you are describing is perfectly normal, but remember it will take time.

PJC

kitkat via CatKB.com wrote:
> I'm glad to hear that my older cat isn't being tortured...but I do agree that
> I need to make an effort to hang out with him more - the little guy tries to
> stay pretty close to me and that's a deterrent to the older one to hang out
> with me - I'll make a point today to giving him extra special attention.
>
> Do you think I may have made a mistake bringing such a young guy into the
> house of a more mellow older guy?
>
> --
> Message posted via CatKB.com
> http://www.catkb.com/Uwe/Forums.aspx/cat-health/200609/1

Eva Quesnell
September 18th 06, 03:55 PM
On Mon, 18 Sep 2006, kitkat via CatKB.com wrote:

> I'm glad to hear that my older cat isn't being tortured...but I do agree that
> I need to make an effort to hang out with him more - the little guy tries to
> stay pretty close to me and that's a deterrent to the older one to hang out
> with me - I'll make a point today to giving him extra special attention.
>
> Do you think I may have made a mistake bringing such a young guy into the
> house of a more mellow older guy?

It's hard to tell sometimes if they are playing or fighting. I have two
neutered males and two spayed females. Sometimes the two males will get
into it. It sounds like they're killing each other, but they really are
just playing. They also get into bad moods just like people do. The
tabby male will sometimes pick on the tiny little spayed female, but 10
minutes later they will be grooming each other. From your original post,
it does sound like the little one is playing. If the older cat doesn't
cry out really loud, they are probably not really fighting. If the
younger one doesn't release the older one when it cries, there's a
problem. They will usually stop when one of them cries, especially when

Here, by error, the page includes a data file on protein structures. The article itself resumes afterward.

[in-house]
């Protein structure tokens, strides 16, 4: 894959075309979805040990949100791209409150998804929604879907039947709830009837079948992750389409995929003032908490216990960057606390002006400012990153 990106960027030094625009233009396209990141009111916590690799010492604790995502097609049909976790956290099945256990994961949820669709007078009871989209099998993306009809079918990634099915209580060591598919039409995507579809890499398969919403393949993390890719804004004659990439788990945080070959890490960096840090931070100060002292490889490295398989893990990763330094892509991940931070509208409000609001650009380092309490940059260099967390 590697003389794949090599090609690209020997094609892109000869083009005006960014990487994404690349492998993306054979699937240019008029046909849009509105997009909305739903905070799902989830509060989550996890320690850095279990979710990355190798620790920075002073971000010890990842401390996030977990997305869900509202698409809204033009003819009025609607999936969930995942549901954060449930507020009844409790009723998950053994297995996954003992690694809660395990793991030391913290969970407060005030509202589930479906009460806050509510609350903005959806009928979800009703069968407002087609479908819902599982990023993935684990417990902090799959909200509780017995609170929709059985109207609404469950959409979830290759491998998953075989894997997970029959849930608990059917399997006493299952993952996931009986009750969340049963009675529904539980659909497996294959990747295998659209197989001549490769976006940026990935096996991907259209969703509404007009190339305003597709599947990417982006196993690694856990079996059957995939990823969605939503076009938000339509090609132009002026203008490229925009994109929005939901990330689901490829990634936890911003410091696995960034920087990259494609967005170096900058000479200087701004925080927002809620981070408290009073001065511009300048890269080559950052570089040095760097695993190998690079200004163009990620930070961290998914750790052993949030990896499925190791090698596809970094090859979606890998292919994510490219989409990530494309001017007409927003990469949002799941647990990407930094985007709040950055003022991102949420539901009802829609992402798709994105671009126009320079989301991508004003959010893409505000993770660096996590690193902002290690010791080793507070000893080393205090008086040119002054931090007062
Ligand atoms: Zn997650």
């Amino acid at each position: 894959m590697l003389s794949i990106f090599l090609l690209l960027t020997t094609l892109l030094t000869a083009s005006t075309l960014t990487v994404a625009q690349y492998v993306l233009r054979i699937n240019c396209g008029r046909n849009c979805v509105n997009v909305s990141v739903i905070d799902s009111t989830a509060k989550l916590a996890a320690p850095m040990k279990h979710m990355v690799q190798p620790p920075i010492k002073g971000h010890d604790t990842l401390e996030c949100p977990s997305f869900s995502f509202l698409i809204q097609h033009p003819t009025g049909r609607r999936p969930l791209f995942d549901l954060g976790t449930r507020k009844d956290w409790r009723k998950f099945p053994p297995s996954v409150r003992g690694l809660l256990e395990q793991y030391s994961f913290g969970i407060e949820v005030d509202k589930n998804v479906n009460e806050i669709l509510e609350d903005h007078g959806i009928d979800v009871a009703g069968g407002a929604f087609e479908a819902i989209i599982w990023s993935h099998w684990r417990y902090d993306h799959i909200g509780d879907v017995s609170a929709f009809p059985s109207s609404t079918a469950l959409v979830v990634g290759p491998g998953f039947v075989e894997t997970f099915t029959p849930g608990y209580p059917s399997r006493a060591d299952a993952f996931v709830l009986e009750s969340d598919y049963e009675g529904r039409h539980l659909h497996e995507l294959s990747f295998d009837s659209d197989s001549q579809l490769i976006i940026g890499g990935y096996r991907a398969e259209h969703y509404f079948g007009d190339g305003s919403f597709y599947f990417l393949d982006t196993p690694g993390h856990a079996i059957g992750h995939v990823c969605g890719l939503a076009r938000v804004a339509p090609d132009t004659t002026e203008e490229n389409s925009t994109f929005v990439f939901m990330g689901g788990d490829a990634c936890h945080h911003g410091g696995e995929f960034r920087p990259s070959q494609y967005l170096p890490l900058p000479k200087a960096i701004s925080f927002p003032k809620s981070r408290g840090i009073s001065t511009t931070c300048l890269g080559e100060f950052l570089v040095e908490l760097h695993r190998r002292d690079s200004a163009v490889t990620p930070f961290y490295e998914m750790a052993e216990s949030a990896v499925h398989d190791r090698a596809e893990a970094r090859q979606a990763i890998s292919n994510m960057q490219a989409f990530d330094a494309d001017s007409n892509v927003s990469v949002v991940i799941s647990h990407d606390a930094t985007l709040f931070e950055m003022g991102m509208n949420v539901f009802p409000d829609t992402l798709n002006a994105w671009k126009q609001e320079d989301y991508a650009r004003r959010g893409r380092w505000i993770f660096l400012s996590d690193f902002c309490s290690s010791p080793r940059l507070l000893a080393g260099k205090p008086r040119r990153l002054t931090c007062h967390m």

they are first getting to know each other.

I'd pay lots of attention to the older one so the little one can see that
the older one is your baby. Very often, a cat wants to know that you will
protect him/her from danger. I know other posters said stay out of it,
but I think you need to step in when one of them seems in distress. I
have an older female who's very afraid of one of the males sometimes. But
she also has little swat fights over every single meal with him. Cats are
complicated -- sometimes their spats are deceptive and are really play.

Wow, is that a long-winded and confusing answer, or what?

Lynne
September 19th 06, 01:27 PM
in my experience, an older cat will put up with kitten play to a
certain degree, and then let the kitten know when enough is enough. I
am in my second round of introducing a young kitten to an older,
neutered male cat and I don't interfere with their relationship after a
brief introduction period (about a week). The kitten attacks the cat
constantly, but he just wants to play. Rudy, my 3 year old, lets Levi
know when he's tired of his antics. (It's hard to use the litter box
when a kitten is jumping on your back!) They also do play, and
sometimes it appears rough, but since the little one keeps at it, I'm
sure their play isn't mean spirited. Personally, I'd let them work it
out themselves. My other two boys used to have extended "rage out"
sessions nightly, and it sounded like they were hurting each other, but
they definitely were not. They were having a blast.

kitkat via CatKB.com wrote:
> I recently got a second cat and I tried to introduce them "the right way" by
> separating them and letting them smell eachother's scent for a few days.
>
> But my young new cat pounces on the mellow older cat when he has his back
> turned away. I can't blame my older cat shatner for disliking him.
>
> Is there anything I can do to end the fighting and get them to be civil with
> eachother (or at least fight fair)?
>
> --
> Message posted via http://www.catkb.com

Frank Pittel
September 20th 06, 03:38 AM
kitkat via CatKB.com <[email protected]> wrote:
: I'm glad to hear that my older cat isn't being tortured...but I do agree that
: I need to make an effort to hang out with him more - the little guy tries to
: stay pretty close to me and that's a deterrent to the older one to hang out
: with me - I'll make a point today to giving him extra special attention.

It's important that one cat doesn't get jealous of the other. If that happens
the fighting can get mean. That's one of the reasons it's important not to take
sides in their fights. (as long as they're not actually hurting each other)
They've got a lot of issues to settle. Important things like who can sleep where,
who eats first, etc. It's best to let them do that on their own.

: Do you think I may have made a mistake bringing such a young guy into the
: house of a more mellow older guy?

If you handle it right the two will become the best of friends and you'll be
wondering how they ever got along without each other. Give them time and love
and they'll be the best of friends in no time.

--




-------------------
Keep working millions on welfare depend on you